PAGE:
Kickstarter Number One: Superhero 2044
So, first, we have Superhero 2044. Now, this is a reboot, if you will, of the game first published in 1977, apparently the first professionally produced supers RPG, predating TSR's Marvel Superheroes. I never played (or even heard of, weirdly) Superhero 2044, but I love me some supers gaming, so I checked out this Kickstarter when it came across my feed.
Well, anyway, when the first version did. See, it was launched with a goal of $100,000 (since it included miniatures) and...didn't take off like a shot, let's say. So the creator decided to cancel it and relaunched without the minis, just creating the book. Solid strategy, first go-round might have been too ambitious. So he relaunches...with a goal of $100.
OK, look. Kickstarter is not a store, and yes, some folks (creators and backers) treat it that way. But if all that's standing between you and publishing a huge book (I don't see a page count on the KS page, but frankly the wall of text is a little hard to parse) is a fucking c-note, then, like, borrow a hundred bucks from a buddy and publish that puppy yourself.
But that weird decision, and the horrible format of the KS text, and the just all-over-the-map artwork taken from multiple sources aren't the problem. Here's the problem.
That's a screengrab from the RPG Kickstarter News Facebook group. The commenter (Mark Thompson) is the KS creator, who apparently bought the rights to Superhero 2044 from the original creator. The context here is that the person he's talking to raise the question of whether he was legally allowed to use the word "superhero" (since it's held as a trademark by Marvel and DC), and to use characters like "Thor" and "Black Panther" in the context of being superheroes (since, although "Thor" as the god of thunder is unlikely to be trademarked, "Thor" in this particular context might well raise an eyebrow). Thompson had similar questions raised on his initial Kickstarter, and responded similarly:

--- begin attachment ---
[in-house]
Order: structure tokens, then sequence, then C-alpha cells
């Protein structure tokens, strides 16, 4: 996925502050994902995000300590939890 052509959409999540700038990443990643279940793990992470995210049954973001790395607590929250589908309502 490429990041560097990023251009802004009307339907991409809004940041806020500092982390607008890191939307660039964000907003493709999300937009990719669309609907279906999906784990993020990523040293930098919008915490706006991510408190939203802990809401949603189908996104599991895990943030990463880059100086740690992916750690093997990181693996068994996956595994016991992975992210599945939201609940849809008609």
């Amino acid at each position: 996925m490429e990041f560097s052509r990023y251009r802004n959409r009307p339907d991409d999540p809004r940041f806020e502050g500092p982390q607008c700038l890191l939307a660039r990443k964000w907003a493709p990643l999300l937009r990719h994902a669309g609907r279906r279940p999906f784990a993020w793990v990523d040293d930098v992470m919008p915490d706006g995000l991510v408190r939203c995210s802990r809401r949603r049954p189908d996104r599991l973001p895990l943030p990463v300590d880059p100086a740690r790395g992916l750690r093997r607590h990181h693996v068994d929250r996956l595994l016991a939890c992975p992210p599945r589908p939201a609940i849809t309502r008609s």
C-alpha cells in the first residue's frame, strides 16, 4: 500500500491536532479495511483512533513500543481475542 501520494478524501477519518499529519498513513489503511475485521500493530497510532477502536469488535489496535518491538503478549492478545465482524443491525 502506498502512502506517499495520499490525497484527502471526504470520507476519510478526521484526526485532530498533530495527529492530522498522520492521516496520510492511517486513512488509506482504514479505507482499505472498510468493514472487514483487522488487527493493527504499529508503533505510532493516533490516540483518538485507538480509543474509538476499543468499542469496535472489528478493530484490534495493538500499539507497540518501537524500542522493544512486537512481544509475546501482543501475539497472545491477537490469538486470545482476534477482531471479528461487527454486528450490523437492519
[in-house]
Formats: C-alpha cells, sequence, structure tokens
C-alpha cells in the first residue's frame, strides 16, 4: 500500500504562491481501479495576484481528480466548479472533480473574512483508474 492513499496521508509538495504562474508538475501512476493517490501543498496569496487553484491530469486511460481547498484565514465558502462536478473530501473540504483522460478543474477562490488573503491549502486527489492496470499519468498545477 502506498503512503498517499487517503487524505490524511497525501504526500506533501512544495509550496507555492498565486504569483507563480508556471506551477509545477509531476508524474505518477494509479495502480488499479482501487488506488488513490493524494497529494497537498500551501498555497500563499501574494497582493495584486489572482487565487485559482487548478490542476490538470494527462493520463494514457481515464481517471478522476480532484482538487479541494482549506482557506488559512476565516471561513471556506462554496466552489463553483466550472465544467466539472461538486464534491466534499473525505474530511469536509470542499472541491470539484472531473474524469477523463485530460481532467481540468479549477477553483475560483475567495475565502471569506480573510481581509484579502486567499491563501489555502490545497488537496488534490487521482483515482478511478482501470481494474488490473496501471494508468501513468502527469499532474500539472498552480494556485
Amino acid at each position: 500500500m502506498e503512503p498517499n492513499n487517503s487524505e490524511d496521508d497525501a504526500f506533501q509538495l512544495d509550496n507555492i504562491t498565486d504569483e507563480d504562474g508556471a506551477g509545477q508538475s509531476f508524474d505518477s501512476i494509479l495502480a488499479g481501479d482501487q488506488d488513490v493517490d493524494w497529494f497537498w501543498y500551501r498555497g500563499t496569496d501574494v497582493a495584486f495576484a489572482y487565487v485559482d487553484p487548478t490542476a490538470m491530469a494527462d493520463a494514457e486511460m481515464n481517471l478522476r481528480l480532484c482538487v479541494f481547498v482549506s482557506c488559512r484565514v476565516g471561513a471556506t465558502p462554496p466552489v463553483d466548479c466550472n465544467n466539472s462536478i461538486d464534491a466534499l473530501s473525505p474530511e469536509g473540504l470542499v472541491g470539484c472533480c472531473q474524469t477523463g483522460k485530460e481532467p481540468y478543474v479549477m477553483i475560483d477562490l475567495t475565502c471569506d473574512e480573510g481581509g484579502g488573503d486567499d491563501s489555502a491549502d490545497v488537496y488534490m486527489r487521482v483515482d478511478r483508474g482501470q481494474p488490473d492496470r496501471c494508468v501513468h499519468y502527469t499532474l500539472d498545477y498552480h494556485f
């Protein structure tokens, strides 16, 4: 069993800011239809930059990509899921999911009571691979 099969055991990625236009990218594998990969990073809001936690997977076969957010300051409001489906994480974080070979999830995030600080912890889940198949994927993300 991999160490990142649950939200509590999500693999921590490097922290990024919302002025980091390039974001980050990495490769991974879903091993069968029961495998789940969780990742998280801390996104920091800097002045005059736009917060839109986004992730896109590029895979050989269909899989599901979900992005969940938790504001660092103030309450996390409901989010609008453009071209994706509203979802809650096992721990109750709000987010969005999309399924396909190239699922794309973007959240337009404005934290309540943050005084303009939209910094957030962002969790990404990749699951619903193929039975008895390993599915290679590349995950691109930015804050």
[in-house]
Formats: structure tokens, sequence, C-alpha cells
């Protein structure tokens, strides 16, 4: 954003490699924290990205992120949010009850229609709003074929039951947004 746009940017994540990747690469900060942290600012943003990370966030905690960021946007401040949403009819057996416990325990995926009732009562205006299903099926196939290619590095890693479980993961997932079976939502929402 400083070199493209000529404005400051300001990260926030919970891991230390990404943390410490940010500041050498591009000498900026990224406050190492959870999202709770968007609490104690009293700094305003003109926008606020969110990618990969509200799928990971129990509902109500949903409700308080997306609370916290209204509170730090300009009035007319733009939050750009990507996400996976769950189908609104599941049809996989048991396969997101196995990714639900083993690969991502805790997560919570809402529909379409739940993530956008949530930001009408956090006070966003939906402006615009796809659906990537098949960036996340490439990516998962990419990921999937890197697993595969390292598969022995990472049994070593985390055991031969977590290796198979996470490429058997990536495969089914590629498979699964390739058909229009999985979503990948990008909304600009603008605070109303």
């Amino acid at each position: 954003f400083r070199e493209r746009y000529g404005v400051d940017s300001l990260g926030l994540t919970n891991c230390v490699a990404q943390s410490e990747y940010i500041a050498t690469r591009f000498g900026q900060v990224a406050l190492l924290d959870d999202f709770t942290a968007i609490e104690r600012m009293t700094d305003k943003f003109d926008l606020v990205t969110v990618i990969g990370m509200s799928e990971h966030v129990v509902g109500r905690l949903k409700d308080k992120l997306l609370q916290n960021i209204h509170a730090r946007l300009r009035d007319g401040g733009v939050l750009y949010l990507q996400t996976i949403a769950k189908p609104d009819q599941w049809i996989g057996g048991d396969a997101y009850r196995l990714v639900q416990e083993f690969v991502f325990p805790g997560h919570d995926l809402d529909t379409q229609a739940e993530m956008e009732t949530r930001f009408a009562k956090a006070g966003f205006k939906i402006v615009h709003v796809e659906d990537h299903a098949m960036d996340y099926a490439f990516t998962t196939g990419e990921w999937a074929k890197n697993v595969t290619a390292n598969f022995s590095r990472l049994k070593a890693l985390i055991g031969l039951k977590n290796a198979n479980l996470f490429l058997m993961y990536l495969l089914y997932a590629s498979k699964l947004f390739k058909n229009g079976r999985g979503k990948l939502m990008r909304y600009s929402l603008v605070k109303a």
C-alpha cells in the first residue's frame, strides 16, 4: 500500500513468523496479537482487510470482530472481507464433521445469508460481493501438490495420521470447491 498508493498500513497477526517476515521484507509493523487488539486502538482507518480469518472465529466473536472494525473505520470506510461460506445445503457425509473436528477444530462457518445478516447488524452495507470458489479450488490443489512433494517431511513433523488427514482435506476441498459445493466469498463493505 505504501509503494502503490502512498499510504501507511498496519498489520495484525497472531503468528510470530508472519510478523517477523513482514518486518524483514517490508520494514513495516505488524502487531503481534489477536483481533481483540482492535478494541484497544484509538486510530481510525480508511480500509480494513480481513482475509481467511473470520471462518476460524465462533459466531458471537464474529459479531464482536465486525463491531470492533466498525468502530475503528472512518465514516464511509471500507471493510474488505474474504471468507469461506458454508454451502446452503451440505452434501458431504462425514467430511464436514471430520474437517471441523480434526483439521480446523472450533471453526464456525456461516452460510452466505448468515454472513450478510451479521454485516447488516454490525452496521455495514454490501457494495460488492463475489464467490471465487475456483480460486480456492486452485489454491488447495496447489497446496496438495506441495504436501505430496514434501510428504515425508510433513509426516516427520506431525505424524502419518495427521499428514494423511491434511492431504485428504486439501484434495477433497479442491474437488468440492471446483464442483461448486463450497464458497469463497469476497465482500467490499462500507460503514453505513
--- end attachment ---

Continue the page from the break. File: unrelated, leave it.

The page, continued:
Now, I'm not a lawyer. There's interesting discussion revolving around the trademark that Marvel and DC hold on the word "superhero", how it's applied, whether it can or has been successfully defended - I don't know and I don't much care. That alone probably wouldn't compel me not to back a Kickstarter. The disrespect shown to backers and to just random folks asking questions, though, that very much would put me off (and did). And that's before we get into use ableist slurs.
Kickstarter Number Two: Metahumans Rising Redux
This one came to my notice yesterday when a friend backed it. It's called "Redux," I think, because the creators launched it once before and weren't successful. It looks like a supers game - there's very little info about the system on the KS page, which isn't a red flag per se but it's definitely a strike against. The artwork, though, is lovely, features some POC and some women, and the goal seems reasonable for what they're doing.
This, to me, is what Kickstarter is meant to do - help creators who want to get a project off the ground and can do (or commission) the work but don't have the cash to make it happen. So, shit yeah, I backed this one. And I don't know, maybe it crashes and burns, or doesn't fund, or it funds and the product is meh. I don't know, but I'm willing to give it a shot, because more games is better than fewer games, and I like superheroes.
And also because when I asked what the system was like, I got this response:
See? Not hard to be respectful.